Secondly, and just as important, I actually do ask my interviewees to come with 2-3 questions about MIT to the interview. I believe that we as ECs are often the most direct conduit connecting you to MIT, and the best resource (aside from these blogs!) to answer questions about what it's like to be a student at MIT. In the rare occasion that I haven't been able to answer a question, I've looked up the answer and then emailed the interviewee back, so don't be afraid to ask us questions! Just know, though, the interview is really about you, so expect to do most of the talking ;)
4. Be sincere.
Two years ago, I interviewed an applicant who was (truly) interested in science and engineering, and we were talking as normal about her projects and such. However, the conversation later shifted to the sport that she has avidly played since childhood, and her eyes immediately lit up. She started talking about her sport with a fondness and fervor that I could hardly describe in words here - I happily spent the next twenty minutes or so learning the finer aspects of her sport - the nuances that she has perfected with years of practice and experience.
Trust me - it's not hard to tell feigned (or even forced!) interest from true passion. Of course we like to hear about your scientific interests, given that you're applying to MIT and all, but that does not have to be where the heart of the conversation is, by all means! I'd rather hear about your exploits on the lacrosse field or the ceramic lab rather than a forced discussion of "tell me about a time when you worked in a group in your science class."
5. Be punctual.
Maybe because I mostly do Skype interviews, I haven't had an issue with this (I assume people are on Facebook anyways before/after talking to me :P). In the times when I've done in-person interviews, it also helps me find you in a crowded Starbucks if you are 5 minutes early ;)
6. Be polite.
Again, I haven't really had an issue with this and my interviewees have been excellent about responding to email, but please let me know if you need to change the time or if you're going to be more than 10 minutes late. The only thing that I'd add is that I do think it's a nice gesture if I could hear from you again after the interview and (only if you want, I don't really mind) after you make the final decision. I draft very detailed interview reports for my interviewees, and sometimes I do wonder where you ended up! :)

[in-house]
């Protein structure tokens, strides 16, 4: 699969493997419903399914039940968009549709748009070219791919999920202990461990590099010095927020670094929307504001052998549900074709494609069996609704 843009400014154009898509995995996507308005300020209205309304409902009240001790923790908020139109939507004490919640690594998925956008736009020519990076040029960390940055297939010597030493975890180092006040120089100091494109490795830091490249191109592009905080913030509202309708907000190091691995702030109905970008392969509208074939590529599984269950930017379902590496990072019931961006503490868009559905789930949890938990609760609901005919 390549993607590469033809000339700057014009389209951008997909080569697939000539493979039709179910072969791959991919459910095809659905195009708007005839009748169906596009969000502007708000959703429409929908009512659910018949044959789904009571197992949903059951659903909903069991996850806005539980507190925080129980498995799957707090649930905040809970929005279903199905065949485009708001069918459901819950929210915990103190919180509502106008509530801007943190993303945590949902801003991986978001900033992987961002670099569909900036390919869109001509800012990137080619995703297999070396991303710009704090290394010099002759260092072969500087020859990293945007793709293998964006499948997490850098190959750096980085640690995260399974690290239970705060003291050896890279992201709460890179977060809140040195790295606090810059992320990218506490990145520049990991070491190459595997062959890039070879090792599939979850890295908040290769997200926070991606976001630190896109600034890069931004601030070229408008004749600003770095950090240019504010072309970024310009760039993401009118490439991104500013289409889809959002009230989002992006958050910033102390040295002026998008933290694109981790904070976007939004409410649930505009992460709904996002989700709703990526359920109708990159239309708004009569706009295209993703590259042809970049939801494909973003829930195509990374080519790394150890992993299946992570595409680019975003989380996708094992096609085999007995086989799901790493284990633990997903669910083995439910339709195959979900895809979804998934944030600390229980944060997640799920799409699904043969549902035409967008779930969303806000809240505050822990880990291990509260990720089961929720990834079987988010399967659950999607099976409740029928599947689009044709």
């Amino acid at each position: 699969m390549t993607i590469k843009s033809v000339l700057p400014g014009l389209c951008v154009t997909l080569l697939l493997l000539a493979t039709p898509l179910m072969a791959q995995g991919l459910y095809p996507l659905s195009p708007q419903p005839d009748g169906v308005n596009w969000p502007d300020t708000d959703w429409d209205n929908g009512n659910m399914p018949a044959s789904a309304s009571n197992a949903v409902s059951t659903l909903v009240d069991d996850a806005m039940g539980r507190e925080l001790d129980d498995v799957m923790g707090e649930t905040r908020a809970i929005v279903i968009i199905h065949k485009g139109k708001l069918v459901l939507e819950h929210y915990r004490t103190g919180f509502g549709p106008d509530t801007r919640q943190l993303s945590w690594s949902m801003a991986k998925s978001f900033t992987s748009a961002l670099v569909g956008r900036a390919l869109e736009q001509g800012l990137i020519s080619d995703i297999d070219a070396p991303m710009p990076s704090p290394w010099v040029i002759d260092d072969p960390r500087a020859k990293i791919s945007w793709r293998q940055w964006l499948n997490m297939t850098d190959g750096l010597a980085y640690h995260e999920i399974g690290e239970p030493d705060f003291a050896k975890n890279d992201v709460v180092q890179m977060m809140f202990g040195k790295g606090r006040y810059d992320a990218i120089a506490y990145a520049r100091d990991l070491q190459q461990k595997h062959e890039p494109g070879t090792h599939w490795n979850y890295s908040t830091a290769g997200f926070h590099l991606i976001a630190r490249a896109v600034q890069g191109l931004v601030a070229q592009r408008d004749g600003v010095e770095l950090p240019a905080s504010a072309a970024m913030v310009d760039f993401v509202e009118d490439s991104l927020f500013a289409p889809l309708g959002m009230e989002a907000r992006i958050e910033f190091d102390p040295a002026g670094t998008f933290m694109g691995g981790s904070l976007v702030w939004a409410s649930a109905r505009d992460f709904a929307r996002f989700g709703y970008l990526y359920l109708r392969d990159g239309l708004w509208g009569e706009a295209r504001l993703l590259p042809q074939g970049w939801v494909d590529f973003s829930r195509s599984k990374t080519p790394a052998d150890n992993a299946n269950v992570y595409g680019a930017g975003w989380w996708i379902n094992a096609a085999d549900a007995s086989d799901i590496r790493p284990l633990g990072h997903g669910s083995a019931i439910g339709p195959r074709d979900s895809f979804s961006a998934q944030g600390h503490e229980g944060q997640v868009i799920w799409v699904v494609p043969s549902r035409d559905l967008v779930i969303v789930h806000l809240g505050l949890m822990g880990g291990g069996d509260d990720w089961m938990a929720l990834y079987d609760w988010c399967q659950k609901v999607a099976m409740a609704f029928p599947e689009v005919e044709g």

7. You can't fail!
Honestly, other than this one interviewee who told me he applied to MIT "just because," gave me extremely brief answers despite my numerous attempts of getting to know him better, and appeared truly unconcerned about the interview we were having - you can't fail*.
* and even I feel you did, the admission office - not me - gets to decide!
I can't speak for the thousands? of ECs out there, but here's what I do when someone approaches me for an interview:
-We set up a time to talk, and I ask you to prepare 2-3 questions about MIT for me. Although I'd like to ask you to come with a few things to talk about (see #2), I don't actually do this because I really don't want it to seem like a test that you have to prepare for.
-We have the interview, which is a casual conversation about you and why you like MIT for an hour (you're welcome to wear a suit if you want, but honestly I don't care in the least - I wore hoodies too to my own college interviews :P but just know this expectation may differ between ECs).
-I answer your questions about MIT, and I provide a general time frame of "what's next?"
-I offer all of my interviewees the opportunity to use me as a resource for MIT questions throughout the application season.
-We conclude the interview, and I draft a coherent and descriptive report of what we talked about during our time together for the Admissions Office. I try hard to accurately relay what you tell me, and I add in my own comments about you.
-I wait till next summer when I get feedback from the Admission Office about how "helpful" my report was (I'm proud to say I receive more 5s than 4s, and have never gotten a 3 :P)
Not to wax poetic, but I still love the speech Sal Khan (founder of Khan Academy) made at the 2012 Commencement where he said MIT is the closest thing to Hogwarts. You might not notice it as much when you're chest-deep in psets and drowning in lines of code, but take it from me (and our group of MIT alum friends in New York and San Francisco) that you only come to see this much more clearly after you leave.
And since you've read this far, you have to look at this picture of a ramen burger that I (and my girlfriend, who is also a MIT alum) made last week. Best of luck :)